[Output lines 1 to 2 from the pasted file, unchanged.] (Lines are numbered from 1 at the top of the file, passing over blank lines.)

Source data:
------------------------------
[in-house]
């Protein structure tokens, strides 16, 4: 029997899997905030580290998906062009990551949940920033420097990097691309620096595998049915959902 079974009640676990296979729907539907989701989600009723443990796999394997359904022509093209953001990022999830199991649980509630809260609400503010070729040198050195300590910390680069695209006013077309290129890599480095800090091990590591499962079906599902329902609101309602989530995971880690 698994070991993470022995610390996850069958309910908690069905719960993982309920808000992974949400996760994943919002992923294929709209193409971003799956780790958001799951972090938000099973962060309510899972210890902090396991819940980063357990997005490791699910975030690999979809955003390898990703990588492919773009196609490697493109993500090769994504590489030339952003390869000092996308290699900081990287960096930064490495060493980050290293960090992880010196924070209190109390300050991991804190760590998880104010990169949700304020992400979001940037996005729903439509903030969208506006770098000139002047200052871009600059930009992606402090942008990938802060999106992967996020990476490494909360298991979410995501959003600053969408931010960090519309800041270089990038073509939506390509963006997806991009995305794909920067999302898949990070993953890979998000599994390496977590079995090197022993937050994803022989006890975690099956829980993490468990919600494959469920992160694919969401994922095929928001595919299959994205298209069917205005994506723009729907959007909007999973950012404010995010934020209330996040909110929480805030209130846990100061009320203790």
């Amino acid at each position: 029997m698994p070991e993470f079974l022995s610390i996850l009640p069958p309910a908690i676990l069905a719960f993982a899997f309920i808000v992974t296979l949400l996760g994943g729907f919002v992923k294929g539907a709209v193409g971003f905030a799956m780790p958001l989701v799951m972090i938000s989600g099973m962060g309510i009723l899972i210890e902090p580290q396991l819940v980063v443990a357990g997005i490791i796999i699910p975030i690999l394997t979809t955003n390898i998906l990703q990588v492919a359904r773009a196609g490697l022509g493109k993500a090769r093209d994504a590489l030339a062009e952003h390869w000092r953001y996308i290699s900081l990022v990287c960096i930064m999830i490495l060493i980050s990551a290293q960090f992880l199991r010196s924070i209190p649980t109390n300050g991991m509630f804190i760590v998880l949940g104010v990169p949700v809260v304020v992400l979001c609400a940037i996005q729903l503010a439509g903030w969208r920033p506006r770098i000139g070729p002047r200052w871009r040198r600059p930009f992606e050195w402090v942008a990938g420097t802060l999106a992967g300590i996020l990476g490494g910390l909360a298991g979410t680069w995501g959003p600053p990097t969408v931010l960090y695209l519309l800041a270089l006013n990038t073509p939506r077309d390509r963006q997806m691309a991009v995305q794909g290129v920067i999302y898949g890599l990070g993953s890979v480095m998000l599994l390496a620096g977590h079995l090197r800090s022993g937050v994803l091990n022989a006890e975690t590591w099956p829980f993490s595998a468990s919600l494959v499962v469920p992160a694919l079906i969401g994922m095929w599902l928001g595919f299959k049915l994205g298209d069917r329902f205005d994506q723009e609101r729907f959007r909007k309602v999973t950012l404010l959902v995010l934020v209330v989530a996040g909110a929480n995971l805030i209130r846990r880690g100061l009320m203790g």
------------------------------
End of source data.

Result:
[in-house]
């Protein structure tokens, strides 16, 4: 029997899997905030580290998906062009990551949940920033420097990097691309620096595998049915959902 079974009640676990296979729907539907989701989600009723443990796999394997359904022509093209953001990022999830199991649980509630809260609400503010070729040198050195300590910390680069695209006013077309290129890599480095800090091990590591499962079906599902329902609101309602989530995971880690 698994070991993470022995610390996850069958309910908690069905719960993982309920808000992974949400996760994943919002992923294929709209193409971003799956780790958001799951972090938000099973962060309510899972210890902090396991819940980063357990997005490791699910975030690999979809955003390898990703990588492919773009196609490697493109993500090769994504590489030339952003390869000092996308290699900081990287960096930064490495060493980050290293960090992880010196924070209190109390300050991991804190760590998880104010990169949700304020992400979001940037996005729903439509903030969208506006770098000139002047200052871009600059930009992606402090942008990938802060999106992967996020990476490494909360298991979410995501959003600053969408931010960090519309800041270089990038073509939506390509963006997806991009995305794909920067999302898949990070993953890979998000599994390496977590079995090197022993937050994803022989006890975690099956829980993490468990919600494959469920992160694919969401994922095929928001595919299959994205298209069917205005994506723009729907959007909007999973950012404010995010934020209330996040909110929480805030209130846990100061009320203790």